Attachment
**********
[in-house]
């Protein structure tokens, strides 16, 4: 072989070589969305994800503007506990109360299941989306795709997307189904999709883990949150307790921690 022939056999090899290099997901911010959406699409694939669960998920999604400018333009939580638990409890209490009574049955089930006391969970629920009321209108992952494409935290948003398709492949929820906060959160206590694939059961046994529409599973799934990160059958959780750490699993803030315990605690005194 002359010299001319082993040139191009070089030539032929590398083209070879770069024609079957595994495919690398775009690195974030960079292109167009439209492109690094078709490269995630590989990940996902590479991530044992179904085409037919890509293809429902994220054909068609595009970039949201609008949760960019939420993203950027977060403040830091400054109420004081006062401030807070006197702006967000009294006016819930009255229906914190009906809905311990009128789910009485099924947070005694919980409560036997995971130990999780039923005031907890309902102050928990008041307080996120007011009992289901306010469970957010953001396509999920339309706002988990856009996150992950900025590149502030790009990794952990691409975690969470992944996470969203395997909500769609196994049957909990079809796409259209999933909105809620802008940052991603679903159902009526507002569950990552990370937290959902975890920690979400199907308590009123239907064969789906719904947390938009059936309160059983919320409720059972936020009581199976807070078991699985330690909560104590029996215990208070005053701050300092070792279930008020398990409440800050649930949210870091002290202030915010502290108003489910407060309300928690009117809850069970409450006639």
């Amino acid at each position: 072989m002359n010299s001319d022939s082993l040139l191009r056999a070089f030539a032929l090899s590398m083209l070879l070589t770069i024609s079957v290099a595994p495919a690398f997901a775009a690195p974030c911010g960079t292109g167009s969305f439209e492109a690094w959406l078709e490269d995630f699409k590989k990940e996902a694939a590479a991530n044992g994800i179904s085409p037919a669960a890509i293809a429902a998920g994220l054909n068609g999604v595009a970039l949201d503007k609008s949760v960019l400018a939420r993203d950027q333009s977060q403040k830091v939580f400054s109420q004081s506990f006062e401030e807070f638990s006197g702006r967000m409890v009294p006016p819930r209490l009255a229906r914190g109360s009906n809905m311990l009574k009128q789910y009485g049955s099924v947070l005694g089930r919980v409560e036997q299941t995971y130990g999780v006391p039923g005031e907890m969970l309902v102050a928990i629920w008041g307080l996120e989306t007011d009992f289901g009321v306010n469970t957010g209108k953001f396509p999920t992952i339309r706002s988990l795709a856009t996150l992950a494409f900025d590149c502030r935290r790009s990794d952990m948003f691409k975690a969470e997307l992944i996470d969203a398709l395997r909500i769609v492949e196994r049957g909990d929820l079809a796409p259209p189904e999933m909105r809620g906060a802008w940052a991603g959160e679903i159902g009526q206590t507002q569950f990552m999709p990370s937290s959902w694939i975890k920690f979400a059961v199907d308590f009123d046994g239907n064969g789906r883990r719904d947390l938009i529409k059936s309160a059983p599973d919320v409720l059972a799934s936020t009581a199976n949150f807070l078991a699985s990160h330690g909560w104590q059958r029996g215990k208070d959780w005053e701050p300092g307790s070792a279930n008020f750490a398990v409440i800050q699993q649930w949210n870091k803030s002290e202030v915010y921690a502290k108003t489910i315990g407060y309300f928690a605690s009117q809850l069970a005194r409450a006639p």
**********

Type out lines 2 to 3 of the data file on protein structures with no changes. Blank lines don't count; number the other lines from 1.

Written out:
């Protein structure tokens, strides 16, 4: 072989070589969305994800503007506990109360299941989306795709997307189904999709883990949150307790921690 022939056999090899290099997901911010959406699409694939669960998920999604400018333009939580638990409890209490009574049955089930006391969970629920009321209108992952494409935290948003398709492949929820906060959160206590694939059961046994529409599973799934990160059958959780750490699993803030315990605690005194 002359010299001319082993040139191009070089030539032929590398083209070879770069024609079957595994495919690398775009690195974030960079292109167009439209492109690094078709490269995630590989990940996902590479991530044992179904085409037919890509293809429902994220054909068609595009970039949201609008949760960019939420993203950027977060403040830091400054109420004081006062401030807070006197702006967000009294006016819930009255229906914190009906809905311990009128789910009485099924947070005694919980409560036997995971130990999780039923005031907890309902102050928990008041307080996120007011009992289901306010469970957010953001396509999920339309706002988990856009996150992950900025590149502030790009990794952990691409975690969470992944996470969203395997909500769609196994049957909990079809796409259209999933909105809620802008940052991603679903159902009526507002569950990552990370937290959902975890920690979400199907308590009123239907064969789906719904947390938009059936309160059983919320409720059972936020009581199976807070078991699985330690909560104590029996215990208070005053701050300092070792279930008020398990409440800050649930949210870091002290202030915010502290108003489910407060309300928690009117809850069970409450006639």
């Amino acid at each position: 072989m002359n010299s001319d022939s082993l040139l191009r056999a070089f030539a032929l090899s590398m083209l070879l070589t770069i024609s079957v290099a595994p495919a690398f997901a775009a690195p974030c911010g960079t292109g167009s969305f439209e492109a690094w959406l078709e490269d995630f699409k590989k990940e996902a694939a590479a991530n044992g994800i179904s085409p037919a669960a890509i293809a429902a998920g994220l054909n068609g999604v595009a970039l949201d503007k609008s949760v960019l400018a939420r993203d950027q333009s977060q403040k830091v939580f400054s109420q004081s506990f006062e401030e807070f638990s006197g702006r967000m409890v009294p006016p819930r209490l009255a229906r914190g109360s009906n809905m311990l009574k009128q789910y009485g049955s099924v947070l005694g089930r919980v409560e036997q299941t995971y130990g999780v006391p039923g005031e907890m969970l309902v102050a928990i629920w008041g307080l996120e989306t007011d009992f289901g009321v306010n469970t957010g209108k953001f396509p999920t992952i339309r706002s988990l795709a856009t996150l992950a494409f900025d590149c502030r935290r790009s990794d952990m948003f691409k975690a969470e997307l992944i996470d969203a398709l395997r909500i769609v492949e196994r049957g909990d929820l079809a796409p259209p189904e999933m909105r809620g906060a802008w940052a991603g959160e679903i159902g009526q206590t507002q569950f990552m999709p990370s937290s959902w694939i975890k920690f979400a059961v199907d308590f009123d046994g239907n064969g789906r883990r719904d947390l938009i529409k059936s309160a059983p599973d919320v409720l059972a799934s936020t009581a199976n949150f807070l078991a699985s990160h330690g909560w104590q059958r029996g215990k208070d959780w005053e701050p300092g307790s070792a279930n008020f750490a398990v409440i800050q699993q649930w949210n870091k803030s002290e202030v915010y921690a502290k108003t489910i315990g407060y309300f928690a605690s009117q809850l069970a005194r409450a006639p």